CHICAGO — Joe Maddon likes a good party.
He was in the middle of one Tuesday night like no other, the Cubs, his Cubs, clinching a postseason series at home for the first time in their 100-year history at Wrigley Field.
A 6-4 win eliminated the rival Cardinals, sending the Cubs for the first time in a dozen years to the National League Championship Series, where four more wins against the Dodgers or Mets will put them in the World Series for the first time since 1945.
As big as that was, Maddon stood on the Wrigley infield — where the party had moved from the champagne-soaked clubhouse to be shared with the fans, few if any of the 42,211 having left and still in full roar — and suggested what had just happened could be even more significant, actually transformative.
The Cubs were no longer the team that would find a way to fail.
They were now the Cubs that could. And would. And did.
"I think it validates what we're all about," Maddon said. "I think it gives our fan base hope for the future, regarding you're not waiting for something bad to happen all the time. Something good is on the horizon, not necessarily something bad. Hopefully that's going to be the takeaway from this."
Though few saw this coming for the Cubs, at least not this season, Maddon, who took over after opting out of his contract for what would have been a 10th year with the Rays, insisted he did.
"You've got to be a little bit of a dreamer to make it all come true," Maddon said.
His players bought in, and the results became obvious as they won 97 games during the regular season, beat the Pirates in the wild-card game then came back after losing the opener to oust the 100-win Cardinals.
"We're doing things we shouldn't be doing this year and we're having a great time doing it," first baseman Anthony Rizzo said. "This city deserves it. These fans deserve it."
"It's an honor to be a part of this," said starter Jason Hammel, another of the half-dozen former Rays now in Cubs colors. "Obviously we're very happy with where we're at right now, but we still have some work to do. Tonight just leave a little bit of the city standing, and we'll move on to the next one."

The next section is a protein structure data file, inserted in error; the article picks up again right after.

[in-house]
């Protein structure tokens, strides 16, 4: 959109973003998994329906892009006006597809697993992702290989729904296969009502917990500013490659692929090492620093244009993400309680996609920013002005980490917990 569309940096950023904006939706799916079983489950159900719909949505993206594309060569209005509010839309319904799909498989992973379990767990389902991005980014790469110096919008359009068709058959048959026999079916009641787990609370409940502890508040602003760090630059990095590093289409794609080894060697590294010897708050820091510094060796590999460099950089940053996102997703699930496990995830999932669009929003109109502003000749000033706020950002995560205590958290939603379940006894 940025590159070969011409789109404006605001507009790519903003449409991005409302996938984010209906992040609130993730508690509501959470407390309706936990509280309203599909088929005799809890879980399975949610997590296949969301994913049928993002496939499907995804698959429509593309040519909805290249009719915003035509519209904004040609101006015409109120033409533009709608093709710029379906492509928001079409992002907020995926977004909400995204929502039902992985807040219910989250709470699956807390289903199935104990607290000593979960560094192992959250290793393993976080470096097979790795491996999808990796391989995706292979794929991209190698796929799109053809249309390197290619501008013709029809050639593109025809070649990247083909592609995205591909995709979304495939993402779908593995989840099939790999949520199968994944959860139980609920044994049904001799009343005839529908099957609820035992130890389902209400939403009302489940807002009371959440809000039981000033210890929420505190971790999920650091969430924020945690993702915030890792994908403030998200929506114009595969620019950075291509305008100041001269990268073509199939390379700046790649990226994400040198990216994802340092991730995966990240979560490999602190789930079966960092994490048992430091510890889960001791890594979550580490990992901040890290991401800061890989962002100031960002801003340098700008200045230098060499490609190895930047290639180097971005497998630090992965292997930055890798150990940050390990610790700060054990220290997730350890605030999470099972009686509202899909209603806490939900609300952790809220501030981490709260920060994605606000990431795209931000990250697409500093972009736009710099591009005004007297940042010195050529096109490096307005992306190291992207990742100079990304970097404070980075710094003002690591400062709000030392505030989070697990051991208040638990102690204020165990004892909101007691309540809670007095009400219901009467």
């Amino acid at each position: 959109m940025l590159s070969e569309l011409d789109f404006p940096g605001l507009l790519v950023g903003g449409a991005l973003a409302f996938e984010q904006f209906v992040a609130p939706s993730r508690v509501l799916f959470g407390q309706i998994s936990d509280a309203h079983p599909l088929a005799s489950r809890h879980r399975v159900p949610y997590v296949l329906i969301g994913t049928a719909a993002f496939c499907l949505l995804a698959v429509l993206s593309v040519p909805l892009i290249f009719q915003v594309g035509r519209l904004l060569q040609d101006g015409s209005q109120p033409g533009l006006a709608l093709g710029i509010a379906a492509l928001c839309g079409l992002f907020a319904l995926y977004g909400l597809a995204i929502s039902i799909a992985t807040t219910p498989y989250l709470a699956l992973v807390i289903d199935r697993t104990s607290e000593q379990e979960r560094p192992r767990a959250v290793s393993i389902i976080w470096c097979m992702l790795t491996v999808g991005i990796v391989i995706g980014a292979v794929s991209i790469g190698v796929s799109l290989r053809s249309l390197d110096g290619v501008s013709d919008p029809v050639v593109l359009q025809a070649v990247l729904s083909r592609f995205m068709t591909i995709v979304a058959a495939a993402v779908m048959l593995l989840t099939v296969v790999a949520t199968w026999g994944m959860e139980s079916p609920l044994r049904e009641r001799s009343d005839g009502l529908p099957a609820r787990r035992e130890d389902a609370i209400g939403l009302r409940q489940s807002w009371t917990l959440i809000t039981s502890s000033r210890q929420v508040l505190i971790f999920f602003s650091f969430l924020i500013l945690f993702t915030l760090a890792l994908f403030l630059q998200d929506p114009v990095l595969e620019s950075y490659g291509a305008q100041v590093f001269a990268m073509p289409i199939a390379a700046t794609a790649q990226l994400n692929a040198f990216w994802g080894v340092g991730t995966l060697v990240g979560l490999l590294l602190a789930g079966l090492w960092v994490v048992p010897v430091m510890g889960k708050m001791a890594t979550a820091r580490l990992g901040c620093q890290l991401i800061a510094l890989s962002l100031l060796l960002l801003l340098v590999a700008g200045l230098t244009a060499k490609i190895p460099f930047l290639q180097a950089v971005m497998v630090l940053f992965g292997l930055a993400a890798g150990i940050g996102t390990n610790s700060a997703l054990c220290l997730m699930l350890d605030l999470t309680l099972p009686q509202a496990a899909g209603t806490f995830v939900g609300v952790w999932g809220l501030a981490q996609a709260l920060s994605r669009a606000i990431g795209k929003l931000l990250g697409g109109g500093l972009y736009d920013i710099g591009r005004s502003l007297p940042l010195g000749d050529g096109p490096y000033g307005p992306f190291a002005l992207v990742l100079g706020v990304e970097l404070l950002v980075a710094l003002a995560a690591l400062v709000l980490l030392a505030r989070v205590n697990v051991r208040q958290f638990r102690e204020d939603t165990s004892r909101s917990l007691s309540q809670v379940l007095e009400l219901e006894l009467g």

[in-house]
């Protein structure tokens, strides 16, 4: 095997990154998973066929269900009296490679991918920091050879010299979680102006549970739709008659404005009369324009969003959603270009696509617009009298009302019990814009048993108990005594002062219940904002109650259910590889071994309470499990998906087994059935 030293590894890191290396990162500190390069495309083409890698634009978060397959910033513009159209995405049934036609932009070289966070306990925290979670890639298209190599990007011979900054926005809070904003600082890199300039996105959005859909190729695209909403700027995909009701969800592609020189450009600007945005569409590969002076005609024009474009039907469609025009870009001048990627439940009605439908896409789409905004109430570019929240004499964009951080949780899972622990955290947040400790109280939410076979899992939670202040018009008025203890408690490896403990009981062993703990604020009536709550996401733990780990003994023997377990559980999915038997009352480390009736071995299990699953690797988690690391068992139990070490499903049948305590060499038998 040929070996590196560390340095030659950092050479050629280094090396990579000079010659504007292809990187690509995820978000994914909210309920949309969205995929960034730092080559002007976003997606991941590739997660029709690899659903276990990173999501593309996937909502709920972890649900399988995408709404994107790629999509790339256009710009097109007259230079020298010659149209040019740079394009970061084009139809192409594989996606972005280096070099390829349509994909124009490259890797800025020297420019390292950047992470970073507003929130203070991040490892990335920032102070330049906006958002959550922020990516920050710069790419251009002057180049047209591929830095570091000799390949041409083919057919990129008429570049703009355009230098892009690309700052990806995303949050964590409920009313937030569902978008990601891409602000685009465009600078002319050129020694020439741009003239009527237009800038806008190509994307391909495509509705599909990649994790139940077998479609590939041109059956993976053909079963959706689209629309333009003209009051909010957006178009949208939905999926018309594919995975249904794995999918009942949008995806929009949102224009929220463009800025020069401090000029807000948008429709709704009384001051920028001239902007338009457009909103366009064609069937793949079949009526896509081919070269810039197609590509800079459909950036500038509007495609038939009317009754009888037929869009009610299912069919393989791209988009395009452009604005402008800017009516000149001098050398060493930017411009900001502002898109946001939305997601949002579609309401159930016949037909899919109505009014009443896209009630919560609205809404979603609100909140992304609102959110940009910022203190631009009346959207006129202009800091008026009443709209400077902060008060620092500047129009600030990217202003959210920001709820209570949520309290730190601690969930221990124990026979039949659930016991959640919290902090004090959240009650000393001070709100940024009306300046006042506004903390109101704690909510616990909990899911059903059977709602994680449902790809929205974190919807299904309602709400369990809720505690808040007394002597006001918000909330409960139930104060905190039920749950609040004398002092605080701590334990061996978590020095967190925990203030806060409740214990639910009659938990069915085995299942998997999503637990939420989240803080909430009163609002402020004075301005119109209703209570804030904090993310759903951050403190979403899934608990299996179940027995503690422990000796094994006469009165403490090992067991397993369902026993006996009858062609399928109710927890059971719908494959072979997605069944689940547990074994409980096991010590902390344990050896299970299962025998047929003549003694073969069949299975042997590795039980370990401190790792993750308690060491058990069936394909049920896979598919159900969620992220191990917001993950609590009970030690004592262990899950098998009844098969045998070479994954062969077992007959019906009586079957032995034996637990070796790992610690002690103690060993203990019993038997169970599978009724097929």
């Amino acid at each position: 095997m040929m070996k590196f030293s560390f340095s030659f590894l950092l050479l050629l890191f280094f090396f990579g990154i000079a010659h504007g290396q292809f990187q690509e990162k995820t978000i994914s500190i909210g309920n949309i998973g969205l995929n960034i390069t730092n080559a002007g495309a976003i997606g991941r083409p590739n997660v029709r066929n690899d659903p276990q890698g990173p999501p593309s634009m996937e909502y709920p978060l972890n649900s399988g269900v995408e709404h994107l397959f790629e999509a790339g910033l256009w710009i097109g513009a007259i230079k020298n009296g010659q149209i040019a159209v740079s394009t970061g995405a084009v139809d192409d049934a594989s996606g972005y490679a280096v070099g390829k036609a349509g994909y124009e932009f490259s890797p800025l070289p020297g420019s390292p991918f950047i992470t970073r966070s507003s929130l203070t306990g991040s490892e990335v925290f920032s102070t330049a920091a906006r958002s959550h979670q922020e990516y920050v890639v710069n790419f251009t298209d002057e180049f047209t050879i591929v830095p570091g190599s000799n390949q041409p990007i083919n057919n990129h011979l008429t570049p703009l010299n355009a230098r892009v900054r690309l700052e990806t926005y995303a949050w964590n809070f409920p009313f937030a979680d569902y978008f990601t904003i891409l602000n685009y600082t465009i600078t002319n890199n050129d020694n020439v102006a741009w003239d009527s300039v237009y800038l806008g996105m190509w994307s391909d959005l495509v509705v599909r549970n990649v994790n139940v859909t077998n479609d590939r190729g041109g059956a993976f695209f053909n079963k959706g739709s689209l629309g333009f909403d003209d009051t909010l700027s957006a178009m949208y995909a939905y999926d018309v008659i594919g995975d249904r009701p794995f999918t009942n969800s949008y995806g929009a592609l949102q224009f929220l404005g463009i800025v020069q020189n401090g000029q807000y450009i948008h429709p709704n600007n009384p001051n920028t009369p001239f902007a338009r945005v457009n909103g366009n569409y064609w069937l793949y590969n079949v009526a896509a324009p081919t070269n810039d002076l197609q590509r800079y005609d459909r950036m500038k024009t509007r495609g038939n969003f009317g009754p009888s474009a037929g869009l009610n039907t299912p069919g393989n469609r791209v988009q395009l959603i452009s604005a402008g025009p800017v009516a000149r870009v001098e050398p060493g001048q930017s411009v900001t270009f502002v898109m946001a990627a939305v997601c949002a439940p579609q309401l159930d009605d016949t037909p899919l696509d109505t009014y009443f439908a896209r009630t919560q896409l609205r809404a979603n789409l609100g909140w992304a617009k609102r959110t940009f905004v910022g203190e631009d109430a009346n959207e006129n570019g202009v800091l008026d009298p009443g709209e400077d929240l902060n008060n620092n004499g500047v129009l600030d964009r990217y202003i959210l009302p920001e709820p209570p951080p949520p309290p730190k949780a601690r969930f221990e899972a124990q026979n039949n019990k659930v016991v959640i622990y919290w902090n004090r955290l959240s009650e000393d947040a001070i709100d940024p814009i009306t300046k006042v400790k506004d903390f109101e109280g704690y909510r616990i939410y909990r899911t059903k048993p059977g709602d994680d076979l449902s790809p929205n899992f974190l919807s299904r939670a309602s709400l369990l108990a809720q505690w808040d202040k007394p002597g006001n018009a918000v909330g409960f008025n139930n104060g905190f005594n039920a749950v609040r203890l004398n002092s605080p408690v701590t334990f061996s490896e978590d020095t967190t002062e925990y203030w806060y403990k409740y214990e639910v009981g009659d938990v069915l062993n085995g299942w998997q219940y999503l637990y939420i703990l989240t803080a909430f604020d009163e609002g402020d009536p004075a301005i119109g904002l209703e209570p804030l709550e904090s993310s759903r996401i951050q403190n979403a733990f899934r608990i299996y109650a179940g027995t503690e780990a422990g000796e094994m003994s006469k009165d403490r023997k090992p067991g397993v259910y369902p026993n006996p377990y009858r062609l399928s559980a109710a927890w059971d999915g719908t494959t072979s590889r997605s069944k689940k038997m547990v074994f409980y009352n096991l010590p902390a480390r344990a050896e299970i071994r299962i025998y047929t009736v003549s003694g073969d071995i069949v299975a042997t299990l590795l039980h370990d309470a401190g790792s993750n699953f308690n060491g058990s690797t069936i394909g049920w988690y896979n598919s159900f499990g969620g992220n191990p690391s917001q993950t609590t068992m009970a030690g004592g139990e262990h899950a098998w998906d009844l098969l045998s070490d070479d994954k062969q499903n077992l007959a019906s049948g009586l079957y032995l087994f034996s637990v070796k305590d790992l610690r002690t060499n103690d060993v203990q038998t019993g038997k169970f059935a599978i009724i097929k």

They got there Tuesday with a hard-earned win. Down 2-0 after Hammel's first four pitches, they rallied with three home runs as Maddon masterfully orchestrated the use of seven relievers, including ex-Ray Fernando Rodney, after pulling Hammel one batter into the fourth.
Shortstop Javier Baez, playing only because Addison Russell got hurt Monday, had the first big blow, a three-run opposite field homer in the second. After the Cardinals tied it in the sixth and had a chance to take the lead thwarted when rightfielder Jorge Soler threw out Tony Cruz at the plate, Rizzo responded with a solo shot to put the Cubs ahead to stay. Rookie Kyle Schwarber provided insurance with a massive blast to right in the seventh.
With every person in Wrigley standing, Cubs closer Hector Rondon got two quick outs in the ninth then allowed a single, bringing the tying run to the plate.
Gasp. For the old Cubs, this might have been the moment. For these Cubs, no big deal. Rondon came back to strike out Stephen Piscotty.
As Wrigley erupted, Maddon's initial thought in the dugout was whom they would play next, noting his ties with former boss Andrew Friedman, who now runs the Dodgers. He hugged his coaches, headed inside for the clubhouse celebration then back to the field to meet up with his wife, Jaye, saying it felt as gratifying as the Rays clinching their first World Series appearance. He looked up several times, gazing at the joy the Cubs had now, finally, delivered.
"I'm soaking it all in right now," Maddon said. "It's an incredible moment, it really is."